Politics and government

As of November 2008, there are 299,414 registered voters in York County.[15]

County commissioners

Other county offices

  • Clerk of Courts, Don O'Shell, Republican
  • Controller, Robb Green, Republican
  • Coroner, Barry Bloss, Republican
  • District Attorney, Thomas Kearney, Republican
  • Prothonotary, Pamela S. Lee, Republican
  • Recorder of Deeds, Randy Reisinger, Republican
  • Register of Wills, Bradley C. Jacobs, Republican
  • Sheriff, Richard P. Keuerleber III, Republican
  • Treasurer, Barbara Bair, Republican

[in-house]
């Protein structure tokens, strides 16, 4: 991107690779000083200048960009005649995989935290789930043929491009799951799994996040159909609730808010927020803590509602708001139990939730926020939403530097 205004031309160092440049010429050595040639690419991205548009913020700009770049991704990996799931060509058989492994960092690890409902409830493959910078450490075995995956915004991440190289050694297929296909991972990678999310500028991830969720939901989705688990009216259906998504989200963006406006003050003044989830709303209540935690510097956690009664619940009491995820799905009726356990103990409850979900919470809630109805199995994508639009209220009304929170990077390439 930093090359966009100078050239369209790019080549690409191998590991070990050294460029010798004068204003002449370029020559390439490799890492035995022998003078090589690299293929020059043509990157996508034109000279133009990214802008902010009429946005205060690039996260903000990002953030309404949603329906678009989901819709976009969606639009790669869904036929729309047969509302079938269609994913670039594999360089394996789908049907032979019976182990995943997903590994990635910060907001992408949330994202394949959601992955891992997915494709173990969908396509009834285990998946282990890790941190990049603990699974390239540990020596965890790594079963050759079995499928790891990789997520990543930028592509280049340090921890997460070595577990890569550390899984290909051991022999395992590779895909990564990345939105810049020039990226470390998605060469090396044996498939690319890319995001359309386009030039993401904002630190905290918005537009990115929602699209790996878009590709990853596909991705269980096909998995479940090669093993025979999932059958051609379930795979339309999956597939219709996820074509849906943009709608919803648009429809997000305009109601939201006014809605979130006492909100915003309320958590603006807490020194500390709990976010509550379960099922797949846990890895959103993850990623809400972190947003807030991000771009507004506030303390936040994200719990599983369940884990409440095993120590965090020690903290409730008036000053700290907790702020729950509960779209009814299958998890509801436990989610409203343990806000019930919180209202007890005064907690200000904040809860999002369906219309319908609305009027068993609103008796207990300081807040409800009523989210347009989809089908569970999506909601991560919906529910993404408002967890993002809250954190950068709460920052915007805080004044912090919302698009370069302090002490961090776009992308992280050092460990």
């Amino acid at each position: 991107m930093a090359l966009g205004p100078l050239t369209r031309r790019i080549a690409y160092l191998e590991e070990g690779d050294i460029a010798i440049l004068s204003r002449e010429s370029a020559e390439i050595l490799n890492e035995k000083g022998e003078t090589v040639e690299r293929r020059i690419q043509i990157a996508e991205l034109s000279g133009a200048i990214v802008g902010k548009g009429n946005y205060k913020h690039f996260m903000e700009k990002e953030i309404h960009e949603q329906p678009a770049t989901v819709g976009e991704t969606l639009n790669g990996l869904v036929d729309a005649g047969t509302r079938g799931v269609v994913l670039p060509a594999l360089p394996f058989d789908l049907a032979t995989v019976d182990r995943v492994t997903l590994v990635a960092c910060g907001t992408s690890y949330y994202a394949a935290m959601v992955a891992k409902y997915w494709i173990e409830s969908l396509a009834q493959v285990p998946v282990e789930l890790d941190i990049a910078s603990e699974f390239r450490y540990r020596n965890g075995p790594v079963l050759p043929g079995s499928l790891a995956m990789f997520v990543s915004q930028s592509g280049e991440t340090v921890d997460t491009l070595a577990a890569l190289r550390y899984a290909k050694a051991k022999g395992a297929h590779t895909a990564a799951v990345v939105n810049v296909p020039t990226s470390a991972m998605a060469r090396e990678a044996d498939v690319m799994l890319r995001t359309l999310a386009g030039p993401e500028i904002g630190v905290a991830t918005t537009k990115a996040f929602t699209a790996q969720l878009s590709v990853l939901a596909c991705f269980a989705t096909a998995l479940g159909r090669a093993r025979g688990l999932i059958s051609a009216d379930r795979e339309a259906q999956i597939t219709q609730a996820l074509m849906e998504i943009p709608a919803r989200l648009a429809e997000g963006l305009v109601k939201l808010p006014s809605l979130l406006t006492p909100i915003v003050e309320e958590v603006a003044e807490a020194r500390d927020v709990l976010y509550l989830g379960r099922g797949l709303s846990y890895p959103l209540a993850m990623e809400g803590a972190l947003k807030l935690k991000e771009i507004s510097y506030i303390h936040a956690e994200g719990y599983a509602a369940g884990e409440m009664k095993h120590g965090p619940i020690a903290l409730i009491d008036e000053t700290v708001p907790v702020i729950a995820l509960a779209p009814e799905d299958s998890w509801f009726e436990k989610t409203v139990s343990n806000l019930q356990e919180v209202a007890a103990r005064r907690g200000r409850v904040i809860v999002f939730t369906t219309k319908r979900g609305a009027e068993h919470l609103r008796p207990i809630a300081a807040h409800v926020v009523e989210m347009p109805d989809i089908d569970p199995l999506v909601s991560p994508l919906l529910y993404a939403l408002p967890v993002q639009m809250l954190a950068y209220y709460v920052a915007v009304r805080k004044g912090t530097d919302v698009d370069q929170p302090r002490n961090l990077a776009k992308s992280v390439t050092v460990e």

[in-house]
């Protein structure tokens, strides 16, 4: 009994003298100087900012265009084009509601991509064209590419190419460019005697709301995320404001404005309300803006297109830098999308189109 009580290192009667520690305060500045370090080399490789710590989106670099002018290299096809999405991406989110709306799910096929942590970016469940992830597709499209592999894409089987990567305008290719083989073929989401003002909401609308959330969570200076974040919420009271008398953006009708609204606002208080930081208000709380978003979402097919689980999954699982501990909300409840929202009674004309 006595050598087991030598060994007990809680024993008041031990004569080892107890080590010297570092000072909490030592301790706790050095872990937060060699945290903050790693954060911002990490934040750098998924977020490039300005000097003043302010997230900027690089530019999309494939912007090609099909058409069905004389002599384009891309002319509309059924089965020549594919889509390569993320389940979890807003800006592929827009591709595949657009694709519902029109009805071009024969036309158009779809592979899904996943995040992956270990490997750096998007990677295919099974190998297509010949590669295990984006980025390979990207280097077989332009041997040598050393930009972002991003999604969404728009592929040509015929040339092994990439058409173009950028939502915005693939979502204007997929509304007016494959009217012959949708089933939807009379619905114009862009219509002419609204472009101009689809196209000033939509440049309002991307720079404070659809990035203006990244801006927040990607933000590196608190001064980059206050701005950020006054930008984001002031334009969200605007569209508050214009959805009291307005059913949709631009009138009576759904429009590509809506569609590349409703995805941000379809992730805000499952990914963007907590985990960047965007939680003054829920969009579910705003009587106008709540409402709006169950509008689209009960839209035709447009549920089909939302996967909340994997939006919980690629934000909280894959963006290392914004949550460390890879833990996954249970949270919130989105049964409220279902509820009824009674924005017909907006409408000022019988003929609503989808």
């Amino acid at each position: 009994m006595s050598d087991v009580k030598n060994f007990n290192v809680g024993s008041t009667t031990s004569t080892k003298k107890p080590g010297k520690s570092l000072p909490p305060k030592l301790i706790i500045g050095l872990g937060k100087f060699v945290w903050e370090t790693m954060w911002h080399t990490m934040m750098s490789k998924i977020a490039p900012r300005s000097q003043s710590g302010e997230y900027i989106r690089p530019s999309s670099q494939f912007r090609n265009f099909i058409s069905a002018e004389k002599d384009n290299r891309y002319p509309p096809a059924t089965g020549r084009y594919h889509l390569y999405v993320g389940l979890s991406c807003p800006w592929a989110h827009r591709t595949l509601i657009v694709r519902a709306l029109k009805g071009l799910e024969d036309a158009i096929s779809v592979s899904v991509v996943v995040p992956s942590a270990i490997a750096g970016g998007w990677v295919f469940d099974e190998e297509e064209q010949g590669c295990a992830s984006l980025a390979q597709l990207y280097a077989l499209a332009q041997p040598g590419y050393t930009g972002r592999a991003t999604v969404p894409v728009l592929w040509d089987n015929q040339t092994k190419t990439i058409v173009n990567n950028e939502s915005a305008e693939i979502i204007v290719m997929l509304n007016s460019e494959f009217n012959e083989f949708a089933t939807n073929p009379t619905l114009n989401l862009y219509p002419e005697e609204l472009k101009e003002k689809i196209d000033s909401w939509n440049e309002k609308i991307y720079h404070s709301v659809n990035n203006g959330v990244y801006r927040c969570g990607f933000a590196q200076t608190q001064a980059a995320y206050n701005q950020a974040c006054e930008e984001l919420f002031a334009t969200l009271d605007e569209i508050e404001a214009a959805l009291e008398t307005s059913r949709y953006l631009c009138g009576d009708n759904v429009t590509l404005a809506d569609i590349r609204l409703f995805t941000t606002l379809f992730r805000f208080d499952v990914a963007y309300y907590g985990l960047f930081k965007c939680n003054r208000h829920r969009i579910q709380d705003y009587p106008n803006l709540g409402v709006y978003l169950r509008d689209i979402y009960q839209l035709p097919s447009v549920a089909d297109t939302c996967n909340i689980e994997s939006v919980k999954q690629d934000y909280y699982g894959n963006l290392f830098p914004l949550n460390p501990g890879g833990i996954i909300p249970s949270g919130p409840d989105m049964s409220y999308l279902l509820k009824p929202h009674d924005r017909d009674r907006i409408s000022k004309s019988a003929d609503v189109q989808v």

State House of Representatives

District Representative[16] Party
47 Keith J. Gillespie Republican
92 Mike Regan Republican
93 Kristin Phillips Hill Republican
94 Stanley E. Saylor Republican
95 Kevin J. Schreiber Democratic
169 Kate Klunk Republican
193 Will Tallman Republican
196 Seth Grove Republican

United States House of Representatives

District Representative Party
4 Scott Perry Republican


Map of York County, Pennsylvania School Districts

Public school districts

Vocational school

Public charter schools

  • Helen Thackston Charter School (6–12) – York [17]
  • Crispus Attucks Youthbuild Charter School (K–6) – York
  • Lincoln Charter School (K–5) – York
  • New Hope Academy Charter School (K–6) – York
  • York Academy Regional Charter School
  • York Adams Academy (formerly York County High School)

Independent schools

Intermediate Unit